Doug Erwin argues that we’re not in the middle of a 6th mass extinction. It’s not because we haven’t decimated life on planet Earth; it’s because if we were, the catastrophe would be immense, and we ain’t seen nothin’ yet.
“People who claim we’re in the sixth mass extinction don’t understand enough about mass extinctions to understand the logical flaw in their argument,” he said. “To a certain extent they’re claiming it as a way of frightening people into action, when in fact, if it’s actually true we’re in a sixth mass extinction, then there’s no point in conservation biology.”
This is because by the time a mass extinction starts, the world would already be over.
“So if we really are in the middle of a mass extinction,” I started, “it wouldn’t be a matter of saving tigers and elephants—”
“Right, you probably have to worry about saving coyotes and rats.
“It’s a network collapse problem,” he said. “Just like power grids. Network dynamics research has been getting a ton of money from DARPA [Defense Advanced Research Projects Agency]. They’re all physicists studying it, who don’t care about power grids or ecosystems, they care about math. So the secret about power grids is that nobody actually knows how they work. And it’s exactly the same problem you have in ecosystems.
The good news is that we aren’t dead yet! The bad news is that when the end comes, it will be rapid and non-linear and unimaginably devastating. Just to put it in perspective, this is small potatoes compared to a real mass extinction:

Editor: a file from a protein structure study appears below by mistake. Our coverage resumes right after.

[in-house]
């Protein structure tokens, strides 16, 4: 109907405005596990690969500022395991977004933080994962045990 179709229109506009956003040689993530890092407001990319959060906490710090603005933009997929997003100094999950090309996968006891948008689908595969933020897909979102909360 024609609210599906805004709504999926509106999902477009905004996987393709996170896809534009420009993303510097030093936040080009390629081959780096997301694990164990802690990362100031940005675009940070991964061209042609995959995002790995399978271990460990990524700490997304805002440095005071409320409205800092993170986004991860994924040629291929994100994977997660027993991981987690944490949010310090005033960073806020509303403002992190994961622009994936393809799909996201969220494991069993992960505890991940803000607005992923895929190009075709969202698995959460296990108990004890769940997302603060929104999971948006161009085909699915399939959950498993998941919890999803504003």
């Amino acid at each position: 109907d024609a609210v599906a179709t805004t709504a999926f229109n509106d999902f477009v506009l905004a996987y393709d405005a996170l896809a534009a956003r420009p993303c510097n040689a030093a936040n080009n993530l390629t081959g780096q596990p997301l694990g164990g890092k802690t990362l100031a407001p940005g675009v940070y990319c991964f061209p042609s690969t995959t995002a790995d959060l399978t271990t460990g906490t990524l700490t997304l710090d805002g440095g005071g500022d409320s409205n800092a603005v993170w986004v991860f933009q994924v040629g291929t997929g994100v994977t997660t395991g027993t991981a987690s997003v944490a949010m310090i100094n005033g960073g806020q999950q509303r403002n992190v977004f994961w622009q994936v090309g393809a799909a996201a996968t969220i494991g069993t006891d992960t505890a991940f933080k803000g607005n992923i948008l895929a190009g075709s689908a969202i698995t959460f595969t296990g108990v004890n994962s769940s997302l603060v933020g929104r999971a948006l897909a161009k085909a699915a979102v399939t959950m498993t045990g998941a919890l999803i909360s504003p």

For instance, it stands to reason that, until very recently, all vertebrate life on the planet was wildlife. But astoundingly, today wildlife accounts for only 3 percent of earth’s land animals; human beings, our livestock, and our pets take up the remaining 97 percent of the biomass. This Frankenstein biosphere is due both to the explosion of industrial agriculture and to a hollowing out of wildlife itself, which has decreased in abundance by as much as 50 percent since 1970. This cull is from both direct hunting and global-scale habitat destruction: almost half of the earth’s land has been converted to farmland.
The oceans have endured a similar transformation in only the past few decades as the industrial might developed during World War II has been trained on the seas. Each year fishing trawlers plow an area of seafloor twice the size of the continental United States, obliterating the benthos. Gardens of corals and sponges hosting colorful sea life are reduced to furrowed, lifeless plains. What these trawlers have to show for all this destruction is the removal of up to 90 percent of all large ocean predators since 1950, including familiar staples of the dinner plate like cod, halibut, grouper, tuna, swordfish, marlin, and sharks. As just one slice of that devastation, 270,000 sharks are killed every single day, mostly for their tasteless fins, which end up as status symbol garnishes in the bowls of Chinese corporate power lunches. And today, even as fishing pressure is escalating, even as the number of fishing boats increases, even as industrial trawlers abandon their exhausted traditional fishing grounds to chase down ever more remote fish stocks with ever more sophisticated fish-finding technology, global fish catch is flatlining.
Related concept: error catastrophe. One of the properties of organisms and food webs is that they’re surprisingly robust — you can punch holes in them and take out pieces and they just keep going until suddenly, the network can’t compensate and the whole thing just collapses. We’re cheerfully battering whole ecosystems and cheerfully telling ourselves how tough and resilient the world is, and it’s true…until one last damaging blow causes an abrupt disintegration.
Oh, did I say I didn’t know whether to be optimistic or despairing? I lied. I know which one I feel most.